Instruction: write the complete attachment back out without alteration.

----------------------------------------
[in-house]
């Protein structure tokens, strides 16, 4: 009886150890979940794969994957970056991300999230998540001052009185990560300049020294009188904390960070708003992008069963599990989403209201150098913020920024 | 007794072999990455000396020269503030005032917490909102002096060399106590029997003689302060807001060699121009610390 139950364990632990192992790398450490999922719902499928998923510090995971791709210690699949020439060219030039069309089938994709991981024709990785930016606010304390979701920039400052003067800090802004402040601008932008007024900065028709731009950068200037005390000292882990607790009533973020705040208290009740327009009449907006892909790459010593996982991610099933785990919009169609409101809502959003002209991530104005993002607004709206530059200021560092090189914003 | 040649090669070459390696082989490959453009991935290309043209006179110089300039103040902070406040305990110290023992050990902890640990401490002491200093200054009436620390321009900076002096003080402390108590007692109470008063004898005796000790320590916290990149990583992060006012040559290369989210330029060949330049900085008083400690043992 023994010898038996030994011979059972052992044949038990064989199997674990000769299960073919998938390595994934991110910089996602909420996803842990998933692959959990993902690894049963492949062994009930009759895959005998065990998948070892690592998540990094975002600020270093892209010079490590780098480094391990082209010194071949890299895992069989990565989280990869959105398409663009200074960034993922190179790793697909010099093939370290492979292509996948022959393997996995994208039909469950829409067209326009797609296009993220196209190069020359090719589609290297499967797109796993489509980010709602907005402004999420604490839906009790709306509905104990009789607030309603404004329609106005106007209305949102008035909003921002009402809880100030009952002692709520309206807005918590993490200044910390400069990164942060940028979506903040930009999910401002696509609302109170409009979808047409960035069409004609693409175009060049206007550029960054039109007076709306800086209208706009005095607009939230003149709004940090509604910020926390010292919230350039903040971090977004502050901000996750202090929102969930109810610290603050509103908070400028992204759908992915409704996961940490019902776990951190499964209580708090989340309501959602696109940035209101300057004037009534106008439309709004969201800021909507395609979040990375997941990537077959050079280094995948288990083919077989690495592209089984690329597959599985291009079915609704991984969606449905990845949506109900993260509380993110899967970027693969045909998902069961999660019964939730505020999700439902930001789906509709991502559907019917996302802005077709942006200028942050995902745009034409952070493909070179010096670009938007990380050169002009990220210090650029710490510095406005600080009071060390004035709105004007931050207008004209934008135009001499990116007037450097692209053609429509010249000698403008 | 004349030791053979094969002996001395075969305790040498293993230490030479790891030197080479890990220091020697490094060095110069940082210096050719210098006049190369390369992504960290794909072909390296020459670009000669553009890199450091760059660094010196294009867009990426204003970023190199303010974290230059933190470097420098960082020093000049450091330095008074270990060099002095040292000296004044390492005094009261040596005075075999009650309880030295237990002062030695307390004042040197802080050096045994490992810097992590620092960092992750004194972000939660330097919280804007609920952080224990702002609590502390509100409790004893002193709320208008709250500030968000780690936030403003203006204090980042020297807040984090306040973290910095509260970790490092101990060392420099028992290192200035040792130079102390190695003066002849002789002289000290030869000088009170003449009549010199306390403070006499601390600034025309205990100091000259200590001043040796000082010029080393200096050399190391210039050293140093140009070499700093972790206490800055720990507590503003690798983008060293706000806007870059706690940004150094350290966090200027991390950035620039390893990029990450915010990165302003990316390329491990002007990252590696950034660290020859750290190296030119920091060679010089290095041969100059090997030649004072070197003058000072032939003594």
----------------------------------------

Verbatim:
[in-house]
């Protein structure tokens, strides 16, 4: 009886150890979940794969994957970056991300999230998540001052009185990560300049020294009188904390960070708003992008069963599990989403209201150098913020920024 | 007794072999990455000396020269503030005032917490909102002096060399106590029997003689302060807001060699121009610390 139950364990632990192992790398450490999922719902499928998923510090995971791709210690699949020439060219030039069309089938994709991981024709990785930016606010304390979701920039400052003067800090802004402040601008932008007024900065028709731009950068200037005390000292882990607790009533973020705040208290009740327009009449907006892909790459010593996982991610099933785990919009169609409101809502959003002209991530104005993002607004709206530059200021560092090189914003 | 040649090669070459390696082989490959453009991935290309043209006179110089300039103040902070406040305990110290023992050990902890640990401490002491200093200054009436620390321009900076002096003080402390108590007692109470008063004898005796000790320590916290990149990583992060006012040559290369989210330029060949330049900085008083400690043992 023994010898038996030994011979059972052992044949038990064989199997674990000769299960073919998938390595994934991110910089996602909420996803842990998933692959959990993902690894049963492949062994009930009759895959005998065990998948070892690592998540990094975002600020270093892209010079490590780098480094391990082209010194071949890299895992069989990565989280990869959105398409663009200074960034993922190179790793697909010099093939370290492979292509996948022959393997996995994208039909469950829409067209326009797609296009993220196209190069020359090719589609290297499967797109796993489509980010709602907005402004999420604490839906009790709306509905104990009789607030309603404004329609106005106007209305949102008035909003921002009402809880100030009952002692709520309206807005918590993490200044910390400069990164942060940028979506903040930009999910401002696509609302109170409009979808047409960035069409004609693409175009060049206007550029960054039109007076709306800086209208706009005095607009939230003149709004940090509604910020926390010292919230350039903040971090977004502050901000996750202090929102969930109810610290603050509103908070400028992204759908992915409704996961940490019902776990951190499964209580708090989340309501959602696109940035209101300057004037009534106008439309709004969201800021909507395609979040990375997941990537077959050079280094995948288990083919077989690495592209089984690329597959599985291009079915609704991984969606449905990845949506109900993260509380993110899967970027693969045909998902069961999660019964939730505020999700439902930001789906509709991502559907019917996302802005077709942006200028942050995902745009034409952070493909070179010096670009938007990380050169002009990220210090650029710490510095406005600080009071060390004035709105004007931050207008004209934008135009001499990116007037450097692209053609429509010249000698403008 | 004349030791053979094969002996001395075969305790040498293993230490030479790891030197080479890990220091020697490094060095110069940082210096050719210098006049190369390369992504960290794909072909390296020459670009000669553009890199450091760059660094010196294009867009990426204003970023190199303010974290230059933190470097420098960082020093000049450091330095008074270990060099002095040292000296004044390492005094009261040596005075075999009650309880030295237990002062030695307390004042040197802080050096045994490992810097992590620092960092992750004194972000939660330097919280804007609920952080224990702002609590502390509100409790004893002193709320208008709250500030968000780690936030403003203006204090980042020297807040984090306040973290910095509260970790490092101990060392420099028992290192200035040792130079102390190695003066002849002789002289000290030869000088009170003449009549010199306390403070006499601390600034025309205990100091000259200590001043040796000082010029080393200096050399190391210039050293140093140009070499700093972790206490800055720990507590503003690798983008060293706000806007870059706690940004150094350290966090200027991390950035620039390893990029990450915010990165302003990316390329491990002007990252590696950034660290020859750290190296030119920091060679010089290095041969100059090997030649004072070197003058000072032939003594």